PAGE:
It’s my turn again to post at Austen Authors! So here we go:
In Sense and Sensibility, Lucy Steele becomes the bane of Elinor Dashwood’s existence, the burr under her saddle, the mosquito whining in her ear. It is not simply that she has a prior claim to Edward Ferrars, which is bad enough, but the irritating way she rubs it in. Elinor endures it like a saint, of course, and we admire her for it. But sometimes I wish she hadn’t taken such a high road, that there had been another, more proactive, course of action open to her for dealing with her rival.
That’s the basis for this little tale I contributed to Bad Austen, a collection of short stories done in parody of Jane Austen’s writings. I thought you might enjoy it. We pick up the action at the point where Marianne has just learned that Edward has been secretly engaged to Lucy for years:
Miss Dashwood Gets Down and Dirty
“How long has this engagement of Edward’s been known to you?” Marianne demanded.
“About four months,” Elinor rejoined.
“What! And never a hint to your closest companions?”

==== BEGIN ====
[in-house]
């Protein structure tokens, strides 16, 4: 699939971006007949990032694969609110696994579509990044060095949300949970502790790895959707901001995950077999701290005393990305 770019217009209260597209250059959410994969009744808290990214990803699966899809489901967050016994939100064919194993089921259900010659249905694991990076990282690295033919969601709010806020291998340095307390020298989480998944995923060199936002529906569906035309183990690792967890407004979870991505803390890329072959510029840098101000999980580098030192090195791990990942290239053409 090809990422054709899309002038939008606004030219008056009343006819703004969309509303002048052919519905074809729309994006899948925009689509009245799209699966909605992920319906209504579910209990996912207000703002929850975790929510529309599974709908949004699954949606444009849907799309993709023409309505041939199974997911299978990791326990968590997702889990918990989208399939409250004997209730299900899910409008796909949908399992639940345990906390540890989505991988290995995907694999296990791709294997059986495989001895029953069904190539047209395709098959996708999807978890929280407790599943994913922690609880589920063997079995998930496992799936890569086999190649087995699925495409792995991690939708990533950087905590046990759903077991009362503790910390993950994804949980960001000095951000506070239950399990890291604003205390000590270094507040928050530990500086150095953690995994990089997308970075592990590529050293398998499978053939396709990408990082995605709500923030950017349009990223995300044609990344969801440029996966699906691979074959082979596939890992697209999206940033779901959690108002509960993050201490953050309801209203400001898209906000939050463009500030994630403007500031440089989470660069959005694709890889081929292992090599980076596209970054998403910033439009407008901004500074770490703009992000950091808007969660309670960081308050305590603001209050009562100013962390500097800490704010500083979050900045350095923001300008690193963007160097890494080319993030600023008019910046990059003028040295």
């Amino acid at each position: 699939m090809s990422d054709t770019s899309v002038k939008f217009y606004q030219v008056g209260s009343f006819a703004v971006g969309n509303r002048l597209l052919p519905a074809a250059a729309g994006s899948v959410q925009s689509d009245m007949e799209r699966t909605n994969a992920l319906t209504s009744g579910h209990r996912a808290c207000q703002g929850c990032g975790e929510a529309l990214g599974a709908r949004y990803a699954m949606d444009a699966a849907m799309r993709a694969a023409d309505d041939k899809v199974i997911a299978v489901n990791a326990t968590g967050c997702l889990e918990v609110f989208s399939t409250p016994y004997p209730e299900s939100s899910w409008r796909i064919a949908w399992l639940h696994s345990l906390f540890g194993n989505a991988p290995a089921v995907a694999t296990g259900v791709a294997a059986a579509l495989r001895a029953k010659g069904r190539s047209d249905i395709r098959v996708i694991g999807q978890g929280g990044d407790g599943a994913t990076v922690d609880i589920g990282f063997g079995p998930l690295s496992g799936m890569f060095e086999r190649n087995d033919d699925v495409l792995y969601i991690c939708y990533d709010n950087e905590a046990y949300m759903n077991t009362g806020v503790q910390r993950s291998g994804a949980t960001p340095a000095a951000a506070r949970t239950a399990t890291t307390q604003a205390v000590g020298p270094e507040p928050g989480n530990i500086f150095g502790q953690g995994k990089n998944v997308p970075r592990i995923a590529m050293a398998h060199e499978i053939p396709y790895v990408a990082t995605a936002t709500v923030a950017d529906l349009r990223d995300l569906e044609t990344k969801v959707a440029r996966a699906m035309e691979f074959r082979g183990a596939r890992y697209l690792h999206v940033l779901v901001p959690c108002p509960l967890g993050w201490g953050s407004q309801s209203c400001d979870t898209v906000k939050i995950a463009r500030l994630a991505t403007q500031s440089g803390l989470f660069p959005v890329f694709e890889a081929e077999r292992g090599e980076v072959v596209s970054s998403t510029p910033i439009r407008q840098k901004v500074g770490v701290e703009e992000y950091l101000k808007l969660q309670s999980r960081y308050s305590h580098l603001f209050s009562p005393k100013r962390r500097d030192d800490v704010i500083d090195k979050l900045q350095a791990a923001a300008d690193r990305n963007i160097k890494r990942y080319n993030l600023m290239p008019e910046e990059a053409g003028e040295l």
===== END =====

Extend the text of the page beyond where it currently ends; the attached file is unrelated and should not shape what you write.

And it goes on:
“No doubt you would reproach me again for my reserve, and quarrel with me over my forbearance. Would you question the existence of my heart as well because I choose to suffer my disappointment in private?”
“Indeed, I do not ask the location of your heart, for I vouchsafe that you have an organ of that description beating within your breast, and it may well be as susceptible to tender sentiments as any other person’s. My question to you, Elinor, is this. Where is your fighting spirit? You have been grossly ill-used, and the time to take decisive action is come!”
“I admire your conviction, dearest, but what recourse is there within my reach? The courts can give no satisfaction; no law has been broken. What would you have me do? Challenge Lucy Steele to a duel?”
“A tempting notion, is it not?” Marianne sprang into a fencer’s stance and addressed a phantom rival with the cut and thrust of her imaginary saber.
“Marianne! Have you completely taken leave of your senses? Surely there can be no occasion for bloodshed.”
“Perhaps not, but I have heard of another equally satisfactory avenue for settling disputes.” Marianne clasped her sister’s hand. “Come, make haste…”
(find out what happens by continuing the story here at Austen Authors)
“For four months, Marianne, I have had all this hanging on my mind, without being at liberty to speak of it to a single creature… It was told me, it was in a manner forced on me by the very person herself, whose prior engagement ruined all my prospects…” (Sense and Sensibility, chapter 37)